Tax Consequences of Gift Giving – Wait

Let them wait so they get the stepped-up basis rather than the donor’s basis.

I have chosen a practical rather than a philosophical approach to the question. Specifically, what are the tax consequences of giving now versus waiting?

If your children need help, by all means, help them now. You can give up to $13,000 (2009 figure) per child per year without the gift being subject to gift tax. You can give even more, but those amounts will be subject to gift tax. But wait. There is a lifetime tax credit you can apply to gift tax every year until you use up the credit. After the credit is exhausted you will have to pay gift tax on additional gifts. The credit ($345,800 for 2009) is so generous that 99% of us can give it all away and pay no tax.

The credit increases to $1455,800 for estates, that is, after death. In 2010, there is no estate tax at all, only to return in 2011. Nevertheless, the whole question is moot to 99% of us as most of us will never approach the limits.

However, if you are planning to give something other cash, your purpose is probably not financial aid. Anything but cash has various degrees of liquidity. Your children may not be able to liquidate the gift easily, and therefore the monetary value will be unavailable to help them.

Maybe your intent is to plan for your future and your children’s futures. Many people of a certain age find themselves between an uncomfortable rock and hard place. They are too wealthy for Medicaid but too poor to afford a nursing home. Some financial planners advise giving or spending down your assets in order qualify for Medicaid. Be aware that there is a three-year look-back period. If you gave away certain assets during the three years prior to the date you apply for Medicaid, your ability to qualify for Medicaid will be delayed.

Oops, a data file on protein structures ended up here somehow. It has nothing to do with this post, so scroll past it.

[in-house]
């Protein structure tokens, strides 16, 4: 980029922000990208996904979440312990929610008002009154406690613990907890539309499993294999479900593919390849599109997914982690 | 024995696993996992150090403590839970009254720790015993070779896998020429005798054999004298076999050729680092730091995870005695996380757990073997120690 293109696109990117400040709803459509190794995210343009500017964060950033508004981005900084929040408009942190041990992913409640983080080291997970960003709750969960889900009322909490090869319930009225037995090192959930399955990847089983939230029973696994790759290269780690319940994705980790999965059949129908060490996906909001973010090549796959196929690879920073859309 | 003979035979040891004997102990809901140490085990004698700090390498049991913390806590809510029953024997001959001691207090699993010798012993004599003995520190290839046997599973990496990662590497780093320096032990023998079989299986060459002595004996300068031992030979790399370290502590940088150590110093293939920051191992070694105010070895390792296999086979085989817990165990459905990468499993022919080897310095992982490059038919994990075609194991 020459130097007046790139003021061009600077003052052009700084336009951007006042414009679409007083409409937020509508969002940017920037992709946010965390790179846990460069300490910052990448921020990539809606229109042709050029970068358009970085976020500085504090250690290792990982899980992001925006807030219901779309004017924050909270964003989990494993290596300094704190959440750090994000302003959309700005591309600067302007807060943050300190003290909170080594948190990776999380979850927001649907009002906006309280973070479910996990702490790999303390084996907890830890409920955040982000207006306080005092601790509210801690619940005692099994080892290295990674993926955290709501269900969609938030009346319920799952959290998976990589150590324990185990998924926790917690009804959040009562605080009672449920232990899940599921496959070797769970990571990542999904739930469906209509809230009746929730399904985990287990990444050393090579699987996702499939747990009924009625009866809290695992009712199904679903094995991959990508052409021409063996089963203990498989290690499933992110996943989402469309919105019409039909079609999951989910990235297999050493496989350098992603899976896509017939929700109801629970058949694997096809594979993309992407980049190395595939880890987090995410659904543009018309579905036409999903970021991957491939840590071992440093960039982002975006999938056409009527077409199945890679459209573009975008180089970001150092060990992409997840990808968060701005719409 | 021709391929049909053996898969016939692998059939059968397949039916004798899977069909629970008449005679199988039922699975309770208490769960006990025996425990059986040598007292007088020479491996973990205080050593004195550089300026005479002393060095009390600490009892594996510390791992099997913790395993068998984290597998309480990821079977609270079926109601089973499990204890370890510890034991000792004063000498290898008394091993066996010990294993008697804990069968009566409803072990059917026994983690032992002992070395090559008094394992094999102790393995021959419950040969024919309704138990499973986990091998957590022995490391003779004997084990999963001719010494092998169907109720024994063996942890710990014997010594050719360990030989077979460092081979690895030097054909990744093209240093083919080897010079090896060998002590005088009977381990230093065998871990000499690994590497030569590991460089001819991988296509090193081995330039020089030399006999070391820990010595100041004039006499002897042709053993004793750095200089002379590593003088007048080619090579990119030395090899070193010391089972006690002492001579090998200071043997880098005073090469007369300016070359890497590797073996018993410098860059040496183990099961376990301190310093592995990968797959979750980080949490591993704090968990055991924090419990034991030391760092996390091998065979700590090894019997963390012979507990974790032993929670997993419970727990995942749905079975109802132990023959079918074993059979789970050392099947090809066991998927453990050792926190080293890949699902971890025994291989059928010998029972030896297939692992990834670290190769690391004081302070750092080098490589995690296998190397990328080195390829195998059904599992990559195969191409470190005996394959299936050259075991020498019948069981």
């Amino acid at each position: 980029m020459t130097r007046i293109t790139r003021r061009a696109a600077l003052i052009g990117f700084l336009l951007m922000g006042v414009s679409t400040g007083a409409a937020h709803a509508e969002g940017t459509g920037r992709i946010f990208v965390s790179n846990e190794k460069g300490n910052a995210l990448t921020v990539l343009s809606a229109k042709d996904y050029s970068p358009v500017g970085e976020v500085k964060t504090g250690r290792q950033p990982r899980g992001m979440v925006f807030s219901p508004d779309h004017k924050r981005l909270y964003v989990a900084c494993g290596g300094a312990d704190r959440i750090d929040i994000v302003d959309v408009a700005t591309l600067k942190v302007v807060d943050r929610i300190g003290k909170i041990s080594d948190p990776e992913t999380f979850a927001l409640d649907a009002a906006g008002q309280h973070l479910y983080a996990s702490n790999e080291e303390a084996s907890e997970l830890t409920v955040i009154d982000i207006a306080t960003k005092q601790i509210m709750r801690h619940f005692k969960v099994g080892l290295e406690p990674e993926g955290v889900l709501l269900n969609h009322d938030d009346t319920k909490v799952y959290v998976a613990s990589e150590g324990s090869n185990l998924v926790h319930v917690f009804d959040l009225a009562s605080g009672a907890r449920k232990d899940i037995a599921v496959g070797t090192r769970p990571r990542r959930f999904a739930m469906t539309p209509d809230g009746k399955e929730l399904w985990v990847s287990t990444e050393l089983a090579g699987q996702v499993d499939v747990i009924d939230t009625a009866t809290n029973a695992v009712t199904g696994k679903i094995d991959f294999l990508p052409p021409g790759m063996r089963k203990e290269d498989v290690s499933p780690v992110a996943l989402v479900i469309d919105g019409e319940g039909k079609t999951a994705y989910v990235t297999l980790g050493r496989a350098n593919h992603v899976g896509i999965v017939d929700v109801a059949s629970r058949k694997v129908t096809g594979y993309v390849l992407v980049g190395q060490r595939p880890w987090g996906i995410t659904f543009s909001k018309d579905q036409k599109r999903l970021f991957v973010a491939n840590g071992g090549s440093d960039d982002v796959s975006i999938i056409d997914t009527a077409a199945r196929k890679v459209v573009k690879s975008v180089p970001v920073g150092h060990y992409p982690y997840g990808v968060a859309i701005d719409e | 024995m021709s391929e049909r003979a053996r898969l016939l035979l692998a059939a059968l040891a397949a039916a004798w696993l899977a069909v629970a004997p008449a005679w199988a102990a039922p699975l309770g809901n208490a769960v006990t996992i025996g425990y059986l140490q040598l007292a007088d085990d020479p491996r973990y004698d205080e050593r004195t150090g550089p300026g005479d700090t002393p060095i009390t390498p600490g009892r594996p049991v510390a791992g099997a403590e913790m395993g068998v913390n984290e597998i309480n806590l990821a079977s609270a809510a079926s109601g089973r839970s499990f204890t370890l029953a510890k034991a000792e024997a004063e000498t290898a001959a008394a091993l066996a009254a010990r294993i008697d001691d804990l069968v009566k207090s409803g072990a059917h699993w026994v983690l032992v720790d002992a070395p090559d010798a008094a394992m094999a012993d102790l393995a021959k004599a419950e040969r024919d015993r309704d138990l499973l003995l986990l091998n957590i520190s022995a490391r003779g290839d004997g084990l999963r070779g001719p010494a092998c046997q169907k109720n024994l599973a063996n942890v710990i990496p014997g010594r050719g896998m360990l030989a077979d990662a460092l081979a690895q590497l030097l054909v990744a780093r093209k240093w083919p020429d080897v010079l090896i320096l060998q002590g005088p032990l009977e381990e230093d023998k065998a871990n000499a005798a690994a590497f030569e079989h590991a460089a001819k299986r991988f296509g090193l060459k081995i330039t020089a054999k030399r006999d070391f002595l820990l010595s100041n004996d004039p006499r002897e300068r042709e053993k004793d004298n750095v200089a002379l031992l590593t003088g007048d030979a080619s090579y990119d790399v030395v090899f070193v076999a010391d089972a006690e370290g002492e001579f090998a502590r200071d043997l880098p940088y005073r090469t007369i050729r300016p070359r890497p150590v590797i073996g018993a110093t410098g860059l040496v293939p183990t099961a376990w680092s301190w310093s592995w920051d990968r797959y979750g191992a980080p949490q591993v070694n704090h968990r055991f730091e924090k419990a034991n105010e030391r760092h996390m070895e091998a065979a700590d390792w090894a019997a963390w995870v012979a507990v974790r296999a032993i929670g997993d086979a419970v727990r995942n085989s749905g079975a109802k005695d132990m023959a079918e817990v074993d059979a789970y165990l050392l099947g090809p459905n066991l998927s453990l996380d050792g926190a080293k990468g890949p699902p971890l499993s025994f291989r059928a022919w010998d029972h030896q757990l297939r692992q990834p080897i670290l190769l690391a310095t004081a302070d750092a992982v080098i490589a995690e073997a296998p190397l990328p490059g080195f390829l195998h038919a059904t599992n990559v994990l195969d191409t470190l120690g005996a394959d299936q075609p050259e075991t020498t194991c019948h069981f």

Perhaps you intend to give your children an appreciable asset, that is, an asset that increases in value with time. You will want to consider the timing of your gift. You must think about the basis of the gift. Basis means the cost. For example, if you own a house you want your child to have, you have the choice of giving the house either before or after you die.

Say you bought the house for $50,000. That $50,000 is your basis in the house. Your basis as the donor is called “the donor’s basis.” Let’s further assume the house is worth $250,000 today. That $250,000 is called the “fair market value” or FMV.

If you give that house today to your child, you also give your basis. If your child sells the house in ten years for $400,000, the realized gain on the house is the proceeds ($400,000) minus the donor’s (that is, your) basis ($100,000). Your child has realized gain of $350,000. Assuming your child qualifies for the $250, 000 gain exclusion ($500,000 if married), there will be taxable gain of $100,000. If your child does not qualify for the exclusion, the entire $350,000 will be taxable.

But if your child inherits the same house today, the basis is “stepped up” to the fair market value at time of death. In this scenario, the basis of the inherited house becomes $250,000. If your child sells the house in ten years for $400,000, the realized gain is $150,000, not $350,000. If your child qualifies for the exclusion, the gain will not be taxed.

I have just outlined the simplest of situations. There are many rules, adjustments and exceptions. Before you make any decisions, please consult with a tax advisor. See also IRS Publication 950 for more details.